Anne Frank a History for Today

Anne Frank’s diary more than just the musings of a thirteen-year-old school girl

Anne Frank’s diary, Kitty, begins in June 1942.

“Writing in a diary is a really strange experience for someone like me. Not only because I’ve never written anything before, but also because it seems to me that later on neither I nor anyone else will be interested in the musings of a thirteen-year old school girl.”   

Anne was wrong. Hers were not the musing of a thirteen-year old girl, but the powerful words of a writer, a writer with a strong style. Anne was well aware of the grim world around her – she heard the approaching thunder – yet, she still clung to the hope that peace and tranquility would return once more.

“I can shake off everything as I write; my sorrows disappear, my courage is reborn.” 

“It’s a wonder I haven’t abandoned all my ideals, they seem so absurd and impractical. Yet I cling to them because I still believe, in spite of everything, that people are truly good at heart. It’s utterly impossible for me to build my life on a foundation of chaos, suffering and death.

“I see the world being slowly transformed into a wilderness. I hear the approaching thunder that, one day, will destroy us too. I feel the suffering of millions. And yet, when I look up at the sky, I somehow feel that everything will change for the better, that this cruelty too shall end, that peace and tranquility will return once more.”

“In spite of everything, I still believe that people are really good at heart.” 

“Women should be respected as well! Generally speaking, men are held in great esteem in all parts of the world, so why shouldn’t women have their share?”

“Women, who struggle and suffer pain to ensure the continuation of the human race, make much tougher and more courageous soldiers than all those big-mouthed, freedom-fighting heroes put together!”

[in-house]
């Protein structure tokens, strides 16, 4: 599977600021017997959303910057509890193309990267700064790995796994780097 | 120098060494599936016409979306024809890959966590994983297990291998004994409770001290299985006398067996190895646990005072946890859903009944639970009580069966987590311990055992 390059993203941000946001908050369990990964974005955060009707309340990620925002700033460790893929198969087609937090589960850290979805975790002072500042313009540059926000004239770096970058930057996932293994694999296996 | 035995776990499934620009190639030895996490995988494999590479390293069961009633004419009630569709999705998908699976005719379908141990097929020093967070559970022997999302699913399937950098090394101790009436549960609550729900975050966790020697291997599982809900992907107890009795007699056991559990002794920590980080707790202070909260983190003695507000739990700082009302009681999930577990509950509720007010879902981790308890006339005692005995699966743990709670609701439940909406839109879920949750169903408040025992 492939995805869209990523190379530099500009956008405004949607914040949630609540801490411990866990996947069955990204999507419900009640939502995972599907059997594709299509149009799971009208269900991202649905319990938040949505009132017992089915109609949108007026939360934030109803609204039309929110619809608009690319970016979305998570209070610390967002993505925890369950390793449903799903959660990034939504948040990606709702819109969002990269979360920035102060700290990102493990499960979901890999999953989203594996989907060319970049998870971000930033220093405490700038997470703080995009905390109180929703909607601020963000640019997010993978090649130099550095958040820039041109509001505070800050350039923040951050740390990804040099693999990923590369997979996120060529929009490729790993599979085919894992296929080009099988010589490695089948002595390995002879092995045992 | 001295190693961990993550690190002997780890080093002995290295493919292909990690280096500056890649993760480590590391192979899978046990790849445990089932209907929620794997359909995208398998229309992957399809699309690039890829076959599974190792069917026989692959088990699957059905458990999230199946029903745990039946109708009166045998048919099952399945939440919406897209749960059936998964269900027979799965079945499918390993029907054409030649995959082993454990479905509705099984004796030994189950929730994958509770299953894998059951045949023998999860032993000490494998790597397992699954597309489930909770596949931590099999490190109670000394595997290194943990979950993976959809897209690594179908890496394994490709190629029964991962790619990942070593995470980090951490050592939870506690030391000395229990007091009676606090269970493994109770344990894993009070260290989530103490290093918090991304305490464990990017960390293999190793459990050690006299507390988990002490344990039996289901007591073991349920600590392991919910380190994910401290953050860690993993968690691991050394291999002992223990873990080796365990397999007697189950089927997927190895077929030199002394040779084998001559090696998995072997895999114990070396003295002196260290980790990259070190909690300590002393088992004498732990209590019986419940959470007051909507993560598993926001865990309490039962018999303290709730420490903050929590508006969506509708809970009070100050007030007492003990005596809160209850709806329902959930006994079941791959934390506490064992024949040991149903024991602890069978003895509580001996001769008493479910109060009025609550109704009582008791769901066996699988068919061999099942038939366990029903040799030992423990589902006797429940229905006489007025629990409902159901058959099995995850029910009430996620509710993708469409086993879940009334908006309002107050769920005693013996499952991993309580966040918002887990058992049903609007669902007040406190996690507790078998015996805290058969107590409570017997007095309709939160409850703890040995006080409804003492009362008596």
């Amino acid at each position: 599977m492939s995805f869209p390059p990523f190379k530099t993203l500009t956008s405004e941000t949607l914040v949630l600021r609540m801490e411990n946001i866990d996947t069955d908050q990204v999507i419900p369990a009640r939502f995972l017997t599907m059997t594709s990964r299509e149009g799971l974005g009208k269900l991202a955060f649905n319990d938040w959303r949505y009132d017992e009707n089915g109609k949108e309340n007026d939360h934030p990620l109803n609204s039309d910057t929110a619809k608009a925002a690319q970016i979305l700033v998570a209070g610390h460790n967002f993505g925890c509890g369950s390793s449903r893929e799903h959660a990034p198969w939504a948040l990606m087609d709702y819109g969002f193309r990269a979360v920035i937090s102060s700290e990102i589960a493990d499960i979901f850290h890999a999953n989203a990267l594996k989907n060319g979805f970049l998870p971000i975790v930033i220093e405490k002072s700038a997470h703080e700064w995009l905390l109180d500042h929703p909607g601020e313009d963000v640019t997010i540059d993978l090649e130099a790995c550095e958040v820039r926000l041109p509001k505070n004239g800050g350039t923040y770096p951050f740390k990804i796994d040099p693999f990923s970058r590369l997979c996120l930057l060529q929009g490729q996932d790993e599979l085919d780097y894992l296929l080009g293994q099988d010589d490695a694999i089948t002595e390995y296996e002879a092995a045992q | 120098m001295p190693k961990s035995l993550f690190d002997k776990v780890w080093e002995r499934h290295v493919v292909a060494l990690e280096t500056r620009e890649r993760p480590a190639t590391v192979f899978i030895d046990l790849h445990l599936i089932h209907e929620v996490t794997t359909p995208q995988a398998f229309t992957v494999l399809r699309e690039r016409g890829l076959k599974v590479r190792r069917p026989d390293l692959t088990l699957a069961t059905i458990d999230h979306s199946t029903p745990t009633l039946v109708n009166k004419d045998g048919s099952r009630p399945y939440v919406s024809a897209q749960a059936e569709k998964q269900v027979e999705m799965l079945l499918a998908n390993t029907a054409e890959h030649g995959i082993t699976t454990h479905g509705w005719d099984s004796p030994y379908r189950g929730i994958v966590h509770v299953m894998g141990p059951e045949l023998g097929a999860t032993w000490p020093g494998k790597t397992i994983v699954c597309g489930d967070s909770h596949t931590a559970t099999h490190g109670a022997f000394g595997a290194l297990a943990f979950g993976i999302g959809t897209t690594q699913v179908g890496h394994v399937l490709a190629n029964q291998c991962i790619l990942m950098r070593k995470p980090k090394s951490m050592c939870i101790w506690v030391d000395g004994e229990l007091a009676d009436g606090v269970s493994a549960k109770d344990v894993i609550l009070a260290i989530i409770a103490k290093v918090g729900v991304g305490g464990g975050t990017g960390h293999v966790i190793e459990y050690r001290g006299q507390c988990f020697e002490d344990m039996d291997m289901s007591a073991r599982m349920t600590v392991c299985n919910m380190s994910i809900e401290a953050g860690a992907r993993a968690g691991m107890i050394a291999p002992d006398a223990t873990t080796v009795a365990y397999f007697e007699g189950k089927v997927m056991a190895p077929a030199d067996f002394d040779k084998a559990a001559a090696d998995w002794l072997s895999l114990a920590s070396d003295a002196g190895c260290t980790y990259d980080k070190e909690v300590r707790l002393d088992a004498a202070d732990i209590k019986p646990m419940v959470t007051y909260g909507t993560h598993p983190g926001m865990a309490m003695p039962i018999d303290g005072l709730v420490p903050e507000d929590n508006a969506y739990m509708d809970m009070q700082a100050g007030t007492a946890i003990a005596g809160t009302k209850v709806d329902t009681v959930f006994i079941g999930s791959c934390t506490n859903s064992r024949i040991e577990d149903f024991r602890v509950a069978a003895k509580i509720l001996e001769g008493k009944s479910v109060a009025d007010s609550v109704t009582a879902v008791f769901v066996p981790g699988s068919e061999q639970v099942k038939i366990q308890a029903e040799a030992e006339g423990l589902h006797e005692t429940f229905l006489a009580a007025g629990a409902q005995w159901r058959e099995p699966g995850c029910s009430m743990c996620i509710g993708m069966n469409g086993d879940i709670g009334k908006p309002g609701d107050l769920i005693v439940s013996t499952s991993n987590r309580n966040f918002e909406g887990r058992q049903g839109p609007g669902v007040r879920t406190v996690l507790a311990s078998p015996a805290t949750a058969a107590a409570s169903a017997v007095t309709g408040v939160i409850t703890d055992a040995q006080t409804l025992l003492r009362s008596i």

“People can tell you to keep your mouth shut, but it doesn’t stop you having your own opinion. Even if people are still very young, they shouldn’t be prevented from saying what they think.” 

“We, who fill our stomachs with nothing but boiled lettuce, raw lettuce, spinach, spinach and more spinach. Maybe we’ll end up being as strong as Popeye, though so far I’ve seen no sign of it!” 

Anne’s diary ends on the morning of August 1. On August 4, Anne, her family and the others hiding in the attic behind Prinsengracht 263 were betrayed to the Gestapo and the Dutch police. Anne was murdered in Bergen-Belsen some time in February 1945. She was 15.

“Nearly every morning, I go to the attic to blow the stuffy air out of my lungs. From my favorite spot on the floor, I look up at the blue sky and the bare chestnut tree, on whose branches little raindrops shine, appearing like silver, and at the seagulls and other birds as they glide on the wind. As long as this exists, this sunshine, the cloudless skies, while this lasts I cannot be unhappy.”

“Our chestnut tree is in full bloom. It is covered with leaves and is even more beautiful than last year.”

More than 2,300 students from the Toronto District School Board’s 86 schools had an opportunity to experience Anne Frank: A History for Today, a replica of Anne Frank’s diary, photos and a video, describing the events in Germany, Europe, the Second World War and the Holocaust.

The program – part of Jewish Heritage Month – was on display in May at John Polanyi Collegiate and open to the public May 10 and 28.

“We remember the chestnut tree that Anne talked about in her diary. She could see it but she couldn’t go out and touch it,” says Shari Schwartz-Maltz, the Toronto District School Board’s media relations manager and chair of the Jewish Heritage Committee.

“Anne is filled with inspiration and hope for us because, despite her circumstances she always had hope,” says Schwartz-Maltz.”

Part of the display is a green and brown cardboard replica of Anne’s chestnut tree.

Schwartz-Maltz says “Once the kids have time to reflect, we ask the kids to write a leaf with their feelings. The messages are very powerful and heart felt. Their messages give me a lot of hope too.”

“We come from all walks of life and we should love and appreciate one another always.”

“Someone of Anne’s age should not have had to experience that kind of evil. It’s hard to believe she stayed so strong during her time in that secret annex.”

“Anne was such a brave girl. We can all learn from her story.”

“If you make a difference in the world, the world can make a difference for you.”

 “Accept everyone.”

“There’s always hope in humanity.”

 “We hope for world peace.”

“Keep the peace. Stop fighting.”

“Love. Don’t hate. Stand up for what is right.”

 “Always have hope.”

 For more information about the program, visit and

 With files from